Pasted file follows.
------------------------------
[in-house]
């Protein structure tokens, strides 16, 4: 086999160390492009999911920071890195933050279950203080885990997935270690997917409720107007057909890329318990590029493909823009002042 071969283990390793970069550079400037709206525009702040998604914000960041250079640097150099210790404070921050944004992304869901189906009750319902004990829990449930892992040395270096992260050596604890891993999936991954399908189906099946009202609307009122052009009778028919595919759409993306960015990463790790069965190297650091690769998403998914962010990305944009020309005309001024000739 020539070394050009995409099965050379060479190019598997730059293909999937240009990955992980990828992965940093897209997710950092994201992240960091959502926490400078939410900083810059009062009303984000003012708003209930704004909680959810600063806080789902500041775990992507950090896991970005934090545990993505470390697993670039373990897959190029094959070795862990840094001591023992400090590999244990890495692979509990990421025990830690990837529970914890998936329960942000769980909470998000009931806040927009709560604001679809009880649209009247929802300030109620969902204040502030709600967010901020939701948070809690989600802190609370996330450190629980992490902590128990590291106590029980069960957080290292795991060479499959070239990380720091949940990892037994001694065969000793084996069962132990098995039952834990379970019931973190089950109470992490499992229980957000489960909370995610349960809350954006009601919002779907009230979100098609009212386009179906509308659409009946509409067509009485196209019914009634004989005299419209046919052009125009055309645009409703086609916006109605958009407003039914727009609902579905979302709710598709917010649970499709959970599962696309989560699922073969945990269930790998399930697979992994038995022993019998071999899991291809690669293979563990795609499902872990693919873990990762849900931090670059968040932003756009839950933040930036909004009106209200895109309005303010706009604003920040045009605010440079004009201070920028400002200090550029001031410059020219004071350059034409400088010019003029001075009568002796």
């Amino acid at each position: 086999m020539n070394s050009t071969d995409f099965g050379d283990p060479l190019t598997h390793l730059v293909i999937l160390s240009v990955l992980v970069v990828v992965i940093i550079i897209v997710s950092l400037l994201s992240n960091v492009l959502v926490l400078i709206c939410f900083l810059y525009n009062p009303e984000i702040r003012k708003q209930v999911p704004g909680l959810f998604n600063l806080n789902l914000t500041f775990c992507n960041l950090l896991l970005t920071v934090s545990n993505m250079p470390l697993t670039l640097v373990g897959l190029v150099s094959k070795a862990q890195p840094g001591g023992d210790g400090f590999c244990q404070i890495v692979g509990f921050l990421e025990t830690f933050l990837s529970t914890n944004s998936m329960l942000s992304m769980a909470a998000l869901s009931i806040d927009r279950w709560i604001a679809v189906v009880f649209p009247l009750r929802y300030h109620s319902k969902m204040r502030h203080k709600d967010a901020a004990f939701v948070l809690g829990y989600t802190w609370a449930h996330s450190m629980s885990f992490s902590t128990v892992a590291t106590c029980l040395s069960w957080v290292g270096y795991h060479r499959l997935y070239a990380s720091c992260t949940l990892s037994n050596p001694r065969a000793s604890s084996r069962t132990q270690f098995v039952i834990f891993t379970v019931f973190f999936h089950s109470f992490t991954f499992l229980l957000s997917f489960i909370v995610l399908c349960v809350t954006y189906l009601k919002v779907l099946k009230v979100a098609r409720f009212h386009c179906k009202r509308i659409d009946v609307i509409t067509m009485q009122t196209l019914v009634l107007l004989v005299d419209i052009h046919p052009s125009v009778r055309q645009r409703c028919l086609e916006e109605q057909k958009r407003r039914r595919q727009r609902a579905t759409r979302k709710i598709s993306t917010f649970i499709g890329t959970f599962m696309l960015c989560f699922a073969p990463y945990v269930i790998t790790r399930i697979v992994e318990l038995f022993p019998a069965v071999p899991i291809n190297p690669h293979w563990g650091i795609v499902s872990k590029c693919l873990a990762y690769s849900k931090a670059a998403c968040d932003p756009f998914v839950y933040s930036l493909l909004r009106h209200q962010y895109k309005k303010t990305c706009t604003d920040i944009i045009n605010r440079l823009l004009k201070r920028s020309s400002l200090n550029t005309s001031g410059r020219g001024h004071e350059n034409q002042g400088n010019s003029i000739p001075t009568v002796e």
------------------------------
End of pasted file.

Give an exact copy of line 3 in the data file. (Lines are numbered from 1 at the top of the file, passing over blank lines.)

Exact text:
């Amino acid at each position: 086999m020539n070394s050009t071969d995409f099965g050379d283990p060479l190019t598997h390793l730059v293909i999937l160390s240009v990955l992980v970069v990828v992965i940093i550079i897209v997710s950092l400037l994201s992240n960091v492009l959502v926490l400078i709206c939410f900083l810059y525009n009062p009303e984000i702040r003012k708003q209930v999911p704004g909680l959810f998604n600063l806080n789902l914000t500041f775990c992507n960041l950090l896991l970005t920071v934090s545990n993505m250079p470390l697993t670039l640097v373990g897959l190029v150099s094959k070795a862990q890195p840094g001591g023992d210790g400090f590999c244990q404070i890495v692979g509990f921050l990421e025990t830690f933050l990837s529970t914890n944004s998936m329960l942000s992304m769980a909470a998000l869901s009931i806040d927009r279950w709560i604001a679809v189906v009880f649209p009247l009750r929802y300030h109620s319902k969902m204040r502030h203080k709600d967010a901020a004990f939701v948070l809690g829990y989600t802190w609370a449930h996330s450190m629980s885990f992490s902590t128990v892992a590291t106590c029980l040395s069960w957080v290292g270096y795991h060479r499959l997935y070239a990380s720091c992260t949940l990892s037994n050596p001694r065969a000793s604890s084996r069962t132990q270690f098995v039952i834990f891993t379970v019931f973190f999936h089950s109470f992490t991954f499992l229980l957000s997917f489960i909370v995610l399908c349960v809350t954006y189906l009601k919002v779907l099946k009230v979100a098609r409720f009212h386009c179906k009202r509308i659409d009946v609307i509409t067509m009485q009122t196209l019914v009634l107007l004989v005299d419209i052009h046919p052009s125009v009778r055309q645009r409703c028919l086609e916006e109605q057909k958009r407003r039914r595919q727009r609902a579905t759409r979302k709710i598709s993306t917010f649970i499709g890329t959970f599962m696309l960015c989560f699922a073969p990463y945990v269930i790998t790790r399930i697979v992994e318990l038995f022993p019998a069965v071999p899991i291809n190297p690669h293979w563990g650091i795609v499902s872990k590029c693919l873990a990762y690769s849900k931090a670059a998403c968040d932003p756009f998914v839950y933040s930036l493909l909004r009106h209200q962010y895109k309005k303010t990305c706009t604003d920040i944009i045009n605010r440079l823009l004009k201070r920028s020309s400002l200090n550029t005309s001031g410059r020219g001024h004071e350059n034409q002042g400088n010019s003029i000739p001075t009568v002796e």